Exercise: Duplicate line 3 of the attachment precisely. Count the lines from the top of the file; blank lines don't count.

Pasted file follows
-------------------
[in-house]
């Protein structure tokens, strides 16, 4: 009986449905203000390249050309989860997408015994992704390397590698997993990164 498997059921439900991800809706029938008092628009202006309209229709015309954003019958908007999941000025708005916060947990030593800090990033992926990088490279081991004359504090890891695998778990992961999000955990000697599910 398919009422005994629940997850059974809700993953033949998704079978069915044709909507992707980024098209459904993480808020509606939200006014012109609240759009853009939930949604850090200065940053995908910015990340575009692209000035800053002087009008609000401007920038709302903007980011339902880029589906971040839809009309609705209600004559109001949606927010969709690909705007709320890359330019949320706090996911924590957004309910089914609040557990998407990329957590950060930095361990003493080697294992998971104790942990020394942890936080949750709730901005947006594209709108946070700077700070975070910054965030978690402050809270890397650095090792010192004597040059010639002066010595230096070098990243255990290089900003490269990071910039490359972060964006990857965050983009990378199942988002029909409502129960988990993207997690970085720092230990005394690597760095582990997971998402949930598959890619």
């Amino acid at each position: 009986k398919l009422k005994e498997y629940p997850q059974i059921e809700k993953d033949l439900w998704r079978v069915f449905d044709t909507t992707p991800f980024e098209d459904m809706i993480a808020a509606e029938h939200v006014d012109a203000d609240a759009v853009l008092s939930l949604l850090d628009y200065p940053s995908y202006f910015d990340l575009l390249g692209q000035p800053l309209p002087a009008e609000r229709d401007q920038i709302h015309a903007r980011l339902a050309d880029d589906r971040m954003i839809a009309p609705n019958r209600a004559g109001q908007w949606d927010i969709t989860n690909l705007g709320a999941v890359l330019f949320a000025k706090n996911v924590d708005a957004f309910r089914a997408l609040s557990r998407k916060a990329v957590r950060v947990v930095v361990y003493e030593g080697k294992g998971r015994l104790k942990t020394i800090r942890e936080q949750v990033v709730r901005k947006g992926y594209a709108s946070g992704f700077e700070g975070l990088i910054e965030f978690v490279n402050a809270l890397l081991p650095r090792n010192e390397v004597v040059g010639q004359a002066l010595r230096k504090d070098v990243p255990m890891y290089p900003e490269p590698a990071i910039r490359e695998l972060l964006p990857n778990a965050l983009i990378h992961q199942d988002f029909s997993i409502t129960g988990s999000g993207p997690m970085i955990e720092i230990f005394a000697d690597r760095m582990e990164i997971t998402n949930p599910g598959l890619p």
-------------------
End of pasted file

């Amino acid at each position: 009986k398919l009422k005994e498997y629940p997850q059974i059921e809700k993953d033949l439900w998704r079978v069915f449905d044709t909507t992707p991800f980024e098209d459904m809706i993480a808020a509606e029938h939200v006014d012109a203000d609240a759009v853009l008092s939930l949604l850090d628009y200065p940053s995908y202006f910015d990340l575009l390249g692209q000035p800053l309209p002087a009008e609000r229709d401007q920038i709302h015309a903007r980011l339902a050309d880029d589906r971040m954003i839809a009309p609705n019958r209600a004559g109001q908007w949606d927010i969709t989860n690909l705007g709320a999941v890359l330019f949320a000025k706090n996911v924590d708005a957004f309910r089914a997408l609040s557990r998407k916060a990329v957590r950060v947990v930095v361990y003493e030593g080697k294992g998971r015994l104790k942990t020394i800090r942890e936080q949750v990033v709730r901005k947006g992926y594209a709108s946070g992704f700077e700070g975070l990088i910054e965030f978690v490279n402050a809270l890397l081991p650095r090792n010192e390397v004597v040059g010639q004359a002066l010595r230096k504090d070098v990243p255990m890891y290089p900003e490269p590698a990071i910039r490359e695998l972060l964006p990857n778990a965050l983009i990378h992961q199942d988002f029909s997993i409502t129960g988990s999000g993207p997690m970085i955990e720092i230990f005394a000697d690597r760095m582990e990164i997971t998402n949930p599910g598959l890619p």